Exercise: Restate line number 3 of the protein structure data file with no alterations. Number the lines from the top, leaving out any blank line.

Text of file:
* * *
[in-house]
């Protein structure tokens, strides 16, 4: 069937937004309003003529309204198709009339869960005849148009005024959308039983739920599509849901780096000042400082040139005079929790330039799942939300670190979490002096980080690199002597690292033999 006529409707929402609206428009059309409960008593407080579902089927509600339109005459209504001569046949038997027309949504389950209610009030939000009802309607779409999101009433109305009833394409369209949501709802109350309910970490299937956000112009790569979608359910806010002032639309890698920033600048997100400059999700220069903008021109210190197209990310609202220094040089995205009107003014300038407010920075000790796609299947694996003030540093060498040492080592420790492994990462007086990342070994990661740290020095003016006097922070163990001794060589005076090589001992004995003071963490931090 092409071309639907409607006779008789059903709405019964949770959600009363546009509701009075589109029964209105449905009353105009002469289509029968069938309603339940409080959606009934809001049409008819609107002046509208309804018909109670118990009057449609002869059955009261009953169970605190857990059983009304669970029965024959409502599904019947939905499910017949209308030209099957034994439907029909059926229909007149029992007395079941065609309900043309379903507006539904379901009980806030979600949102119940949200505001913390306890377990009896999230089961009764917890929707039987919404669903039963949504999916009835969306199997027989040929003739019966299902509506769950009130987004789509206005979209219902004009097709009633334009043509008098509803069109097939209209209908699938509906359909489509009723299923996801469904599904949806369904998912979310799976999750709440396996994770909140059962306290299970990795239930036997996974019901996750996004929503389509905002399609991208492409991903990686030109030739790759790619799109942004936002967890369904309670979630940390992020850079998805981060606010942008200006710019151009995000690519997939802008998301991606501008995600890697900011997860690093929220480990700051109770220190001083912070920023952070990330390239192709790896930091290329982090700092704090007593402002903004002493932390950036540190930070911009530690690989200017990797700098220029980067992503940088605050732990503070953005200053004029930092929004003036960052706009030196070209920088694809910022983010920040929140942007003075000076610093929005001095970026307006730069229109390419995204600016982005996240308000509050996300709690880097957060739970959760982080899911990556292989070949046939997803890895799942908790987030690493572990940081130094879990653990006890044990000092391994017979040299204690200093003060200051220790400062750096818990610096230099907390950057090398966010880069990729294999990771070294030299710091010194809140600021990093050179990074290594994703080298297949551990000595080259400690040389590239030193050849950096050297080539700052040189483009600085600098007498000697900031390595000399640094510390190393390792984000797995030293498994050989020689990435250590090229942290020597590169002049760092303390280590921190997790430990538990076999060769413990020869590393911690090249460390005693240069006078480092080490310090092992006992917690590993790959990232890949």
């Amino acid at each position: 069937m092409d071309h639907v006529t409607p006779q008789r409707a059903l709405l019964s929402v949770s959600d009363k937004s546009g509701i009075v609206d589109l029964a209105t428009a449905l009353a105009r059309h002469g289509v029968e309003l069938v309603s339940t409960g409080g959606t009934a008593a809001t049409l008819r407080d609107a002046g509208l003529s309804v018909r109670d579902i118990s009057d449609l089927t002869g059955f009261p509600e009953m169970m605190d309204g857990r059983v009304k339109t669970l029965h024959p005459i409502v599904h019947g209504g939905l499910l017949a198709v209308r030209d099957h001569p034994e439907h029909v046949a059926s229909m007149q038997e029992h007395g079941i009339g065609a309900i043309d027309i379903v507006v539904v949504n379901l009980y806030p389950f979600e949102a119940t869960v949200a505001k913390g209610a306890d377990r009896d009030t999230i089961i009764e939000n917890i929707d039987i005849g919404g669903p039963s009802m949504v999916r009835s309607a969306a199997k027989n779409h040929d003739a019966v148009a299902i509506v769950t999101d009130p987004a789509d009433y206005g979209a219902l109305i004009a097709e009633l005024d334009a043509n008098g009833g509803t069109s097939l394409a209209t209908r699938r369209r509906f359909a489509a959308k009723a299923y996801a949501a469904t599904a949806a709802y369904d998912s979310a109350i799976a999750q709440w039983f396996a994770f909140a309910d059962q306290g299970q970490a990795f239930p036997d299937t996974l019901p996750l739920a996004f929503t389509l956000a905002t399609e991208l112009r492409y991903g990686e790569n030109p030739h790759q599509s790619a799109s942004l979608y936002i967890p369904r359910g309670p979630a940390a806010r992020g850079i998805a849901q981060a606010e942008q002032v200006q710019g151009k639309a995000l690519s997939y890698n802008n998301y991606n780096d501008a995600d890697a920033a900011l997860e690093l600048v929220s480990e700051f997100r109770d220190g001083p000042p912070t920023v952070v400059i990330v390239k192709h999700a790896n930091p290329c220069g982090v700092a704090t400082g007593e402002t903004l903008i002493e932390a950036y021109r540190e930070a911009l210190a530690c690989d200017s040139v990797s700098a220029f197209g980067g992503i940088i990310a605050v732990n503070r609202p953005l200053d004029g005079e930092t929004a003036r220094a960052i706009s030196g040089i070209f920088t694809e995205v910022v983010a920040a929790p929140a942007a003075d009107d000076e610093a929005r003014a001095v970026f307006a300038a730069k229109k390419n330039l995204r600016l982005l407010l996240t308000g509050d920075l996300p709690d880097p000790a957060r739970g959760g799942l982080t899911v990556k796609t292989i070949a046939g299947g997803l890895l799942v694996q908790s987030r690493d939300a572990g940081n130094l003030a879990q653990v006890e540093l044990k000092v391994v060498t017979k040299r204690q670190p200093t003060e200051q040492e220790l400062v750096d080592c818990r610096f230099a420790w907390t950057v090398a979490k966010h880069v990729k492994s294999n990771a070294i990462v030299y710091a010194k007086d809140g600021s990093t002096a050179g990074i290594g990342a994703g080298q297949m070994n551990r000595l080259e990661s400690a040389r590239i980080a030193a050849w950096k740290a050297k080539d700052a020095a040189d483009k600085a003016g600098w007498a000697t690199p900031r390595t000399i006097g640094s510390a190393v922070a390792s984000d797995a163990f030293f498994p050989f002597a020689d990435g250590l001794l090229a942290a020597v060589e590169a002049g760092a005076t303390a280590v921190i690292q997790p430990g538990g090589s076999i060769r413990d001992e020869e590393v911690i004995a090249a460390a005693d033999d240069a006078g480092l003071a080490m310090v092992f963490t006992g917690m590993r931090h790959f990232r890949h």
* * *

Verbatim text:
């Amino acid at each position: 069937m092409d071309h639907v006529t409607p006779q008789r409707a059903l709405l019964s929402v949770s959600d009363k937004s546009g509701i009075v609206d589109l029964a209105t428009a449905l009353a105009r059309h002469g289509v029968e309003l069938v309603s339940t409960g409080g959606t009934a008593a809001t049409l008819r407080d609107a002046g509208l003529s309804v018909r109670d579902i118990s009057d449609l089927t002869g059955f009261p509600e009953m169970m605190d309204g857990r059983v009304k339109t669970l029965h024959p005459i409502v599904h019947g209504g939905l499910l017949a198709v209308r030209d099957h001569p034994e439907h029909v046949a059926s229909m007149q038997e029992h007395g079941i009339g065609a309900i043309d027309i379903v507006v539904v949504n379901l009980y806030p389950f979600e949102a119940t869960v949200a505001k913390g209610a306890d377990r009896d009030t999230i089961i009764e939000n917890i929707d039987i005849g919404g669903p039963s009802m949504v999916r009835s309607a969306a199997k027989n779409h040929d003739a019966v148009a299902i509506v769950t999101d009130p987004a789509d009433y206005g979209a219902l109305i004009a097709e009633l005024d334009a043509n008098g009833g509803t069109s097939l394409a209209t209908r699938r369209r509906f359909a489509a959308k009723a299923y996801a949501a469904t599904a949806a709802y369904d998912s979310a109350i799976a999750q709440w039983f396996a994770f909140a309910d059962q306290g299970q970490a990795f239930p036997d299937t996974l019901p996750l739920a996004f929503t389509l956000a905002t399609e991208l112009r492409y991903g990686e790569n030109p030739h790759q599509s790619a799109s942004l979608y936002i967890p369904r359910g309670p979630a940390a806010r992020g850079i998805a849901q981060a606010e942008q002032v200006q710019g151009k639309a995000l690519s997939y890698n802008n998301y991606n780096d501008a995600d890697a920033a900011l997860e690093l600048v929220s480990e700051f997100r109770d220190g001083p000042p912070t920023v952070v400059i990330v390239k192709h999700a790896n930091p290329c220069g982090v700092a704090t400082g007593e402002t903004l903008i002493e932390a950036y021109r540190e930070a911009l210190a530690c690989d200017s040139v990797s700098a220029f197209g980067g992503i940088i990310a605050v732990n503070r609202p953005l200053d004029g005079e930092t929004a003036r220094a960052i706009s030196g040089i070209f920088t694809e995205v910022v983010a920040a929790p929140a942007a003075d009107d000076e610093a929005r003014a001095v970026f307006a300038a730069k229109k390419n330039l995204r600016l982005l407010l996240t308000g509050d920075l996300p709690d880097p000790a957060r739970g959760g799942l982080t899911v990556k796609t292989i070949a046939g299947g997803l890895l799942v694996q908790s987030r690493d939300a572990g940081n130094l003030a879990q653990v006890e540093l044990k000092v391994v060498t017979k040299r204690q670190p200093t003060e200051q040492e220790l400062v750096d080592c818990r610096f230099a420790w907390t950057v090398a979490k966010h880069v990729k492994s294999n990771a070294i990462v030299y710091a010194k007086d809140g600021s990093t002096a050179g990074i290594g990342a994703g080298q297949m070994n551990r000595l080259e990661s400690a040389r590239i980080a030193a050849w950096k740290a050297k080539d700052a020095a040189d483009k600085a003016g600098w007498a000697t690199p900031r390595t000399i006097g640094s510390a190393v922070a390792s984000d797995a163990f030293f498994p050989f002597a020689d990435g250590l001794l090229a942290a020597v060589e590169a002049g760092a005076t303390a280590v921190i690292q997790p430990g538990g090589s076999i060769r413990d001992e020869e590393v911690i004995a090249a460390a005693d033999d240069a006078g480092l003071a080490m310090v092992f963490t006992g917690m590993r931090h790959f990232r890949h």